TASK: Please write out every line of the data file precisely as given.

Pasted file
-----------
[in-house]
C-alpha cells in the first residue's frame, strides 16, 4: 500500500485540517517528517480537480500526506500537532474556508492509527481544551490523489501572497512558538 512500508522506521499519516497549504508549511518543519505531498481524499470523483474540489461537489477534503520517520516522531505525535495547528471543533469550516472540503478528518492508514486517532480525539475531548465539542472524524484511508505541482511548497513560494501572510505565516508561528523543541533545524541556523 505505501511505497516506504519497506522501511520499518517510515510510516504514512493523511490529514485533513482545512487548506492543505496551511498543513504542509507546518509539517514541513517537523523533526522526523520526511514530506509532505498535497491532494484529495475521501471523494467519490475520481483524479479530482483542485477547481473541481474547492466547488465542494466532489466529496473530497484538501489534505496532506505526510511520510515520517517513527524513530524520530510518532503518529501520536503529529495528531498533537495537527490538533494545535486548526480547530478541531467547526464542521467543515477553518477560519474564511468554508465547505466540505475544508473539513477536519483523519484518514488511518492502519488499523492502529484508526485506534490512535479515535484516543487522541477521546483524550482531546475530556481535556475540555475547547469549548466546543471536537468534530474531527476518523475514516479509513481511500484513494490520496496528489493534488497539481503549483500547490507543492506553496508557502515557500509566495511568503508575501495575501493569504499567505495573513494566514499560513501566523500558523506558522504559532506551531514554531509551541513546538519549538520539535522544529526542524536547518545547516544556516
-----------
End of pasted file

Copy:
[in-house]
C-alpha cells in the first residue's frame, strides 16, 4: 500500500485540517517528517480537480500526506500537532474556508492509527481544551490523489501572497512558538 512500508522506521499519516497549504508549511518543519505531498481524499470523483474540489461537489477534503520517520516522531505525535495547528471543533469550516472540503478528518492508514486517532480525539475531548465539542472524524484511508505541482511548497513560494501572510505565516508561528523543541533545524541556523 505505501511505497516506504519497506522501511520499518517510515510510516504514512493523511490529514485533513482545512487548506492543505496551511498543513504542509507546518509539517514541513517537523523533526522526523520526511514530506509532505498535497491532494484529495475521501471523494467519490475520481483524479479530482483542485477547481473541481474547492466547488465542494466532489466529496473530497484538501489534505496532506505526510511520510515520517517513527524513530524520530510518532503518529501520536503529529495528531498533537495537527490538533494545535486548526480547530478541531467547526464542521467543515477553518477560519474564511468554508465547505466540505475544508473539513477536519483523519484518514488511518492502519488499523492502529484508526485506534490512535479515535484516543487522541477521546483524550482531546475530556481535556475540555475547547469549548466546543471536537468534530474531527476518523475514516479509513481511500484513494490520496496528489493534488497539481503549483500547490507543492506553496508557502515557500509566495511568503508575501495575501493569504499567505495573513494566514499560513501566523500558523506558522504559532506551531514554531509551541513546538519549538520539535522544529526542524536547518545547516544556516